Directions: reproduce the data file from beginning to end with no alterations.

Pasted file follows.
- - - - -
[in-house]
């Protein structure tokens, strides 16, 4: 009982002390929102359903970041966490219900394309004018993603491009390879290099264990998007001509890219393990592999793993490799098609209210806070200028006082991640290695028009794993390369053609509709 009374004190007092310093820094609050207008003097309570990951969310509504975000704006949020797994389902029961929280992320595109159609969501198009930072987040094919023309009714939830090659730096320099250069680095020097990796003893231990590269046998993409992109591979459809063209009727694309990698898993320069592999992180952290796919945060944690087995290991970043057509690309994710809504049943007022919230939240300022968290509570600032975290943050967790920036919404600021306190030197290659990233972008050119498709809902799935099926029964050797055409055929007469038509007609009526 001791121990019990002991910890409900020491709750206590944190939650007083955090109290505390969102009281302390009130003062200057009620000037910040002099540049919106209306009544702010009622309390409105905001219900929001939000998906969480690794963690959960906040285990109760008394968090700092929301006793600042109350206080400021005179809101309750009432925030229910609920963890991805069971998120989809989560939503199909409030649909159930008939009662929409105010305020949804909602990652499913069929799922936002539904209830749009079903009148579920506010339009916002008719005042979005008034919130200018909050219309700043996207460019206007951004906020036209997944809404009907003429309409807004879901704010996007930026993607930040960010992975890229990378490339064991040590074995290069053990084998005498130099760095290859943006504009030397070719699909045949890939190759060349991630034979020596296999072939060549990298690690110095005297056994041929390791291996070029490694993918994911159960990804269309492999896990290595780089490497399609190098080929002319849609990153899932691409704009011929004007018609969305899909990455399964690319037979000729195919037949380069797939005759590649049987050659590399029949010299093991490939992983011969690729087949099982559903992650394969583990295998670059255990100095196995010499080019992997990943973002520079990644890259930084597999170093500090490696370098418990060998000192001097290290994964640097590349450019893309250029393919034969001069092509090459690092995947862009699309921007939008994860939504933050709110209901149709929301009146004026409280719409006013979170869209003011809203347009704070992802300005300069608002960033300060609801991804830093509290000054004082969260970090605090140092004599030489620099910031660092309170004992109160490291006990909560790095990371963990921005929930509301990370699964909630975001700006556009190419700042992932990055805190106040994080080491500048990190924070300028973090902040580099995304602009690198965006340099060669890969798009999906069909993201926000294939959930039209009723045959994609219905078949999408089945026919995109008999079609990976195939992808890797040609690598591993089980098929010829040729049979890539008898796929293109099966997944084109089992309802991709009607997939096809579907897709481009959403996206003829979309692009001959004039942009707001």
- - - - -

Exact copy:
[in-house]
């Protein structure tokens, strides 16, 4: 009982002390929102359903970041966490219900394309004018993603491009390879290099264990998007001509890219393990592999793993490799098609209210806070200028006082991640290695028009794993390369053609509709 009374004190007092310093820094609050207008003097309570990951969310509504975000704006949020797994389902029961929280992320595109159609969501198009930072987040094919023309009714939830090659730096320099250069680095020097990796003893231990590269046998993409992109591979459809063209009727694309990698898993320069592999992180952290796919945060944690087995290991970043057509690309994710809504049943007022919230939240300022968290509570600032975290943050967790920036919404600021306190030197290659990233972008050119498709809902799935099926029964050797055409055929007469038509007609009526 001791121990019990002991910890409900020491709750206590944190939650007083955090109290505390969102009281302390009130003062200057009620000037910040002099540049919106209306009544702010009622309390409105905001219900929001939000998906969480690794963690959960906040285990109760008394968090700092929301006793600042109350206080400021005179809101309750009432925030229910609920963890991805069971998120989809989560939503199909409030649909159930008939009662929409105010305020949804909602990652499913069929799922936002539904209830749009079903009148579920506010339009916002008719005042979005008034919130200018909050219309700043996207460019206007951004906020036209997944809404009907003429309409807004879901704010996007930026993607930040960010992975890229990378490339064991040590074995290069053990084998005498130099760095290859943006504009030397070719699909045949890939190759060349991630034979020596296999072939060549990298690690110095005297056994041929390791291996070029490694993918994911159960990804269309492999896990290595780089490497399609190098080929002319849609990153899932691409704009011929004007018609969305899909990455399964690319037979000729195919037949380069797939005759590649049987050659590399029949010299093991490939992983011969690729087949099982559903992650394969583990295998670059255990100095196995010499080019992997990943973002520079990644890259930084597999170093500090490696370098418990060998000192001097290290994964640097590349450019893309250029393919034969001069092509090459690092995947862009699309921007939008994860939504933050709110209901149709929301009146004026409280719409006013979170869209003011809203347009704070992802300005300069608002960033300060609801991804830093509290000054004082969260970090605090140092004599030489620099910031660092309170004992109160490291006990909560790095990371963990921005929930509301990370699964909630975001700006556009190419700042992932990055805190106040994080080491500048990190924070300028973090902040580099995304602009690198965006340099060669890969798009999906069909993201926000294939959930039209009723045959994609219905078949999408089945026919995109008999079609990976195939992808890797040609690598591993089980098929010829040729049979890539008898796929293109099966997944084109089992309802991709009607997939096809579907897709481009959403996206003829979309692009001959004039942009707001």